Wednesday, 5 February 2014

Finding Your Way Around 360 Feedback (Part Two)

In the first part of my post on 360 Feedback, I discussed general policies and ideas.  In today’s post, I am going to focus on some more specific ways to optimize your gains from feedback.  Let me know other ways you have found to help ensure quality feedback and outcomes.

Not All Behaviours Are Of Equal Importance
Not all the behaviours that are measured or of equal importance. As a result have you taken the time to have the feedback receiver understand, before she or he gets the feedback, which of the specific behaviours are most relevant to achieving their objectives?  No one will demonstrate all the behaviours all the time so why not help them focus before reading the report on those critical few, no more then ten, that are essential to be demonstrated with consistency, to successfully accomplish one’s desired results.
Move From Strength To Strength
By doing this you avoid the focus from being negative.  Human nature is to look at one’s ‘lowest’ feedback when many of those scores are low because that behaviours is not one you in your current role, over the last 12 months, had a chance to demonstrate. It should be low, that is all right. You need to focus on those behaviours linked to you success. Often they are the behaviours that you demonstrate more frequently then not.  Here is the trick, unless you are consistently demonstrating it in every opportunity you have to demonstrate it, you have room for improvement. Meaning the real objective of 360 is to motivate one to demonstrate the desired behaviours more frequently and unless they receive perfect scores there is room for development. 
Written Comments That Provide Insight
The comment section is a serious issue.  Too often people provide shallow or meaningless feedback. Meaning, they say things that are focused on only the positive or conversely only on the negative but do not include insight as to what the person needs to do to be perceived as demonstrating the desired behaviours.  Comment providers need training on how to give meaningful and insightful feedback that shows a path to the desired actions. Too often comments are also about things not covered in the questionnaire and are coming out of context and out of left field.  Feedback providers need training on how to provide comments that reflect the concepts of “I statements”.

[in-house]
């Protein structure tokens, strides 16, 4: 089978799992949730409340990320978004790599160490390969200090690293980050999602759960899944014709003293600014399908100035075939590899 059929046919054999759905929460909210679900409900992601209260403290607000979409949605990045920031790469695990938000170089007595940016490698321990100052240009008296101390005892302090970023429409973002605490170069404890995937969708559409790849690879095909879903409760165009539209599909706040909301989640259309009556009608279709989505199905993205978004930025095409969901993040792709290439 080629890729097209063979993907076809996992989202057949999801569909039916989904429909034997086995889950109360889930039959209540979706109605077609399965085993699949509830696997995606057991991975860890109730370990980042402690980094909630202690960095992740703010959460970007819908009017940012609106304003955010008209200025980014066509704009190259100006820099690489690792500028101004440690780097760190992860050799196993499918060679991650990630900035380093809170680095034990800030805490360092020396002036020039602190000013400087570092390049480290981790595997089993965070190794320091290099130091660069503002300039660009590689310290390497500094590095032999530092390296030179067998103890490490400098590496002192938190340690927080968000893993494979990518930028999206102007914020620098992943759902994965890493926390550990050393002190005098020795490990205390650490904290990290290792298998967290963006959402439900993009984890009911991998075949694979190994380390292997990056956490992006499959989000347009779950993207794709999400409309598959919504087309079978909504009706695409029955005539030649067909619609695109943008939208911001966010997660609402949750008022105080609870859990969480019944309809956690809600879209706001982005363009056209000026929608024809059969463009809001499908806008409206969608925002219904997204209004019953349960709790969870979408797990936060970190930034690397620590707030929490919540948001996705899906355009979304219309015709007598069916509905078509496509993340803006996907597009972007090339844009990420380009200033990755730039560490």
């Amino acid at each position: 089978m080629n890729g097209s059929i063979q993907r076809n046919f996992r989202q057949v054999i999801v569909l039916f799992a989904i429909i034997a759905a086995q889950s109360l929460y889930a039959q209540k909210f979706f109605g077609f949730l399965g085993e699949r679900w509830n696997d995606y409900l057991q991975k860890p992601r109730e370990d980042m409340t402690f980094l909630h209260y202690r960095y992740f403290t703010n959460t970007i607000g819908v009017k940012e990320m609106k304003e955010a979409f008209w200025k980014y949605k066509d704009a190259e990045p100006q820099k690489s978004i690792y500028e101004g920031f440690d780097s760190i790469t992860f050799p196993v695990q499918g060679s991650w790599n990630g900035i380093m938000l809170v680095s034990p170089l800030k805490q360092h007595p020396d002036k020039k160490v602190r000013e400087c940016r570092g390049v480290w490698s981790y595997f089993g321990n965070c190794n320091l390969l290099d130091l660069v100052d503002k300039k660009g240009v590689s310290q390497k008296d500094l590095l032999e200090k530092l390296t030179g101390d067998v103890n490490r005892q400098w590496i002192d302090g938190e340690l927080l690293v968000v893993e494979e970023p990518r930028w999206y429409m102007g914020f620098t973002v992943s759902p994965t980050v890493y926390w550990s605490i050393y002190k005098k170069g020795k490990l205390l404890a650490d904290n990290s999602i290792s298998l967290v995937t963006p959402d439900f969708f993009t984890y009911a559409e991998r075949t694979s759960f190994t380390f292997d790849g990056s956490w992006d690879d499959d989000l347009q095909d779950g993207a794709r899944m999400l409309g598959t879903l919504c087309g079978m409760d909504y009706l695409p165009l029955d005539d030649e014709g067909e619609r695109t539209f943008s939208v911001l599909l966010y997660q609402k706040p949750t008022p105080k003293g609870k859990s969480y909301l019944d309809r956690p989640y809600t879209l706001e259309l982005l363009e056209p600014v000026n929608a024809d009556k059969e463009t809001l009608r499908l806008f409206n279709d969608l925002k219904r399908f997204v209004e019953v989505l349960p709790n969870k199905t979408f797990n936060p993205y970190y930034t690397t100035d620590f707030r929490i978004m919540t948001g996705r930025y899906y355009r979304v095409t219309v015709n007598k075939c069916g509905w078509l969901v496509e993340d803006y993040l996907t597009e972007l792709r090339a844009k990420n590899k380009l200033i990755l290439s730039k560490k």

Confidentiality And Anonymity
Feedback providers always ask as to the confidentiality of the feedback and who has access to their individual feedback. Data security is a key issue.  We have learned that feedback providers are more likely to eliminate false positives when they know that the person who is the focus of the feedback are the only people to see the feedback. The feedback receiver controls the results.  When the feedback in integrated into activities like performance management and succession considerations people tend to begin to give slightly increased feedback.  When it is for the feedback receivers eyes only people, especially their closest friends, will say what the person needs to hear not what they want to hear.
Length Does Matter
Much research has been conducted on the quality of the feedback associated with the number of questions. Plus the longer the feedback the longer the hidden cost. If a survey of 40 questions takes 25 minutes to answer and you have 100 people receiving feedback at the same time with an average of 10 feedback providers each you do the math. You just took 333.33 hours of your employees time. Based on one person’s time at work you just took out of your system more then two months of productivity for one person. Now complicate this with feedback questionnaire which are usually over 45 questions.  So be aware of the number and also aware of what I call “feedback provider fatigued’. This syndrome happens about question 40 – 45 when people just get tired of giving the feedback. So keep the time to complete the feedback questionnaire to no more then 25 minutes, including time for comments.

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